of other COLIs, each associated with a different level of living. Just as with basket price indexes for which, in principle, one can think about using any basket as the base, so too can one use any level of living to construct the COLI. This multiplicity of possible COLIs is often inconvenient, so that it is natural to ask in what circumstances the multiple indexes are the same. This turns out to be the case if the consumer behaves in accord with what are known as homothetic preferences. This is also the condition that is necessary for the Laspeyres to be at least as large as the Paasche whatever the prices may be, a result first established by Frisch (1936). When preferences are not homothetic, there will always be at least one level of living, somewhere between the reference and comparison levels, for which the COLI lies between the Paasche and the Laspeyres (Konüs, 1924). Homotheticity in preferences implies that the way the consumer ranks different bundles of goods is the same no matter what her level of living so that, for example, the rate at which a person is prepared to trade food for tobacco, or baseball tickets for opera tickets, is the same whether the person is rich or poor. Homotheticity also implies that, as people become better off, they simply scale up their purchases without changing the pattern of consumption. However, such behavior is inconsistent with more than a century of empirical evidence dating back to Engel, who showed that the share of food in the budget diminishes at higher levels of income. Because homothetic preferences are not a reasonable description of reality, one must acknowledge a multiplicity of cost-of-living indexes.

So far, we have introduced the concept of a COLI and presented the classic results about the relationship between the Laspeyres and Paasche indexes and the associated COLIs. By themselves, these arguments are of limited practical application. Although they explain the limits of basket price indexes for thinking about cost-of-living indexes or compensation, they tell nothing about how to calculate a cost-of-living index more accurately. For example, one might argue that compensating social security recipients according to a Laspeyres-based CPI ignores their ability to substitute in response to changes in relative prices and therefore overcompensates them. But, from the discussion so far, it is not clear that it is possible to do better without a direct way of observing the standard of living.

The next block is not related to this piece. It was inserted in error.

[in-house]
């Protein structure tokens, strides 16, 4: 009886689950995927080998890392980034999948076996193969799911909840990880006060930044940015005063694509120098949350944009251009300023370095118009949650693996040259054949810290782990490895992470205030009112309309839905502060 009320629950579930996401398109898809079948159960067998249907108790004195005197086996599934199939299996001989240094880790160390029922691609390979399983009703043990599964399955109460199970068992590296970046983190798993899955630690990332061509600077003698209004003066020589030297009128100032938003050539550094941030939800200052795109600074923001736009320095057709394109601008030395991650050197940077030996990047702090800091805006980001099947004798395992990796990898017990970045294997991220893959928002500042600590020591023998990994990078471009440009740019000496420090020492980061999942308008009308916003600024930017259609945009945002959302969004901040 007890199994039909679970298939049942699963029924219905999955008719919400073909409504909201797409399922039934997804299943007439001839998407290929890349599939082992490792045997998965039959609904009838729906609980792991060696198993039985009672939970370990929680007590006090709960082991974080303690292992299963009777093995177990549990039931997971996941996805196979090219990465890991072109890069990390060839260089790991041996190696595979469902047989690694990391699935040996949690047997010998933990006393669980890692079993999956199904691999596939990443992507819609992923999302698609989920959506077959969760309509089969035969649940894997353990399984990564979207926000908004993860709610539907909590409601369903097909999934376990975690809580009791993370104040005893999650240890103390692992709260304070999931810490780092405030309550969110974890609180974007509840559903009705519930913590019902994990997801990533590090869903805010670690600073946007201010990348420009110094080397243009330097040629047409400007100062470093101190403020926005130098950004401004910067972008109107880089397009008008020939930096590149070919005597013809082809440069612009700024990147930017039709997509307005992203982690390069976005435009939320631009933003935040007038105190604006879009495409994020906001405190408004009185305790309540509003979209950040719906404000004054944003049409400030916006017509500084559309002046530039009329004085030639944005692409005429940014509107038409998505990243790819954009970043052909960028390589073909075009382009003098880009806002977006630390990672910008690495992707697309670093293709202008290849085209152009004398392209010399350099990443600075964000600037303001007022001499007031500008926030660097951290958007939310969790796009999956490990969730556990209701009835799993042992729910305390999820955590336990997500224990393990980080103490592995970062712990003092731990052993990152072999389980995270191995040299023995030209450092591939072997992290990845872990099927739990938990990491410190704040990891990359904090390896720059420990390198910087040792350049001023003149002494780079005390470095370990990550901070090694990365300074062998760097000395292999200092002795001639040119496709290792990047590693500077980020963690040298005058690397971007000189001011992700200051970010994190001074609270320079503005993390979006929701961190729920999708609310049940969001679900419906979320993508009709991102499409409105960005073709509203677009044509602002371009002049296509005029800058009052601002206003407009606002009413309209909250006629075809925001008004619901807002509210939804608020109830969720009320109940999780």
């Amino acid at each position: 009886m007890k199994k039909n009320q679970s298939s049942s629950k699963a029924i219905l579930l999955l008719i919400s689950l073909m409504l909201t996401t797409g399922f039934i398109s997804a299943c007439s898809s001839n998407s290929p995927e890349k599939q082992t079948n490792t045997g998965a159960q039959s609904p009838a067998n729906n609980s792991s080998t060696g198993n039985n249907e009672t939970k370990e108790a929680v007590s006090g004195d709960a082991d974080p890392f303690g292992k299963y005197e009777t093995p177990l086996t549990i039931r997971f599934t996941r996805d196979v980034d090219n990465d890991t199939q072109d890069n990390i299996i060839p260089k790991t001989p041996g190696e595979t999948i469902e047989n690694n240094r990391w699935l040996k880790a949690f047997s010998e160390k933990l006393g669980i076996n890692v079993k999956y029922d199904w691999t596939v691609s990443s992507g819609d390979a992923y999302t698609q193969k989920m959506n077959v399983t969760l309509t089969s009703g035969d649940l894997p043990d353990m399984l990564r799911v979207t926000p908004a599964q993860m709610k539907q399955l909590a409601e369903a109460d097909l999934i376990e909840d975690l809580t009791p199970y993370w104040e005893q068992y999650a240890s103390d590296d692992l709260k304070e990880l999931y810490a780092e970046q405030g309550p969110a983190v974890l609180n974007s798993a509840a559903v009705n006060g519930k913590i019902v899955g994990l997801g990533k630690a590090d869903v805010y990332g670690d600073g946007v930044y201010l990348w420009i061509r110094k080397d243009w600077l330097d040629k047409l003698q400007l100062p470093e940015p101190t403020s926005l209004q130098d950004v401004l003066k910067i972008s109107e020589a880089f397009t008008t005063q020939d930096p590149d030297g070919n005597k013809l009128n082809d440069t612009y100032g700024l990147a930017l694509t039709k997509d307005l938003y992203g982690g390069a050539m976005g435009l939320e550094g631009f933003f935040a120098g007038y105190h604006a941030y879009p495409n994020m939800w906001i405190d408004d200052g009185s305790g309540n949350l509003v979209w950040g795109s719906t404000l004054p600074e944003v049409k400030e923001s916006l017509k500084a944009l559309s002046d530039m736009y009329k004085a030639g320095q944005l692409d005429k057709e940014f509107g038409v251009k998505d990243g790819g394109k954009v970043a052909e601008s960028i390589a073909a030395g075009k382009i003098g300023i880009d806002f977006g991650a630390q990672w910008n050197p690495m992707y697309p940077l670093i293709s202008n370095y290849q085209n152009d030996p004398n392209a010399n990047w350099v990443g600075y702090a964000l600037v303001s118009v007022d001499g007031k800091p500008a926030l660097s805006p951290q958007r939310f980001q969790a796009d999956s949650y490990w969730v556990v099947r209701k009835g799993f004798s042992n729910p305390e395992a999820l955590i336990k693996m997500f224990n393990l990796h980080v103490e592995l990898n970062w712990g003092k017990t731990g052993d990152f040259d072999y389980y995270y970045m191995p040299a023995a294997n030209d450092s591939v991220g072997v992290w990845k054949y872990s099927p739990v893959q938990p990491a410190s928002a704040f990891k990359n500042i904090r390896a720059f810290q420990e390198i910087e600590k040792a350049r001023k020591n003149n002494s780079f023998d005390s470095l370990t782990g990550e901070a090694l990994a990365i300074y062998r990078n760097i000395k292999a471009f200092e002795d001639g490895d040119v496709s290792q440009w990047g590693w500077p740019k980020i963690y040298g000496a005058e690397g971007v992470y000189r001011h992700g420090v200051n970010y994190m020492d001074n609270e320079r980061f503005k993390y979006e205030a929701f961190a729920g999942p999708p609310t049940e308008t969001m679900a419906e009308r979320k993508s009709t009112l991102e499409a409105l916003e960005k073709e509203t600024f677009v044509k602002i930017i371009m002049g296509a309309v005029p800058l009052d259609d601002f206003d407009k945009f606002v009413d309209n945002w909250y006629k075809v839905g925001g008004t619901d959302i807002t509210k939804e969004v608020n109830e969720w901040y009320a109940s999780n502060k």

One approach to constructing better cost-of-living indexes is to find out more about how consumers respond to changes in prices and income, something that in principle is directly observable. Between the 1950s and the late 1970s, economists worked out theoretical and empirical procedures for measuring the standard of living, given a knowledge of consumer demand functions, the relationships that tell us how purchases depend on prices and income. In particular, if the demand functions are known, cost-of-living indexes can be calculated exactly. Here then is a possible procedure. Econometric methods can be used to estimate the demand functions from market data on each individual’s purchases, prices, and income and the results used to calculate any cost-of-living index numbers that one wants. While it is useful to know that this is possible, there are serious drawbacks to recommending such procedures for routine use in national

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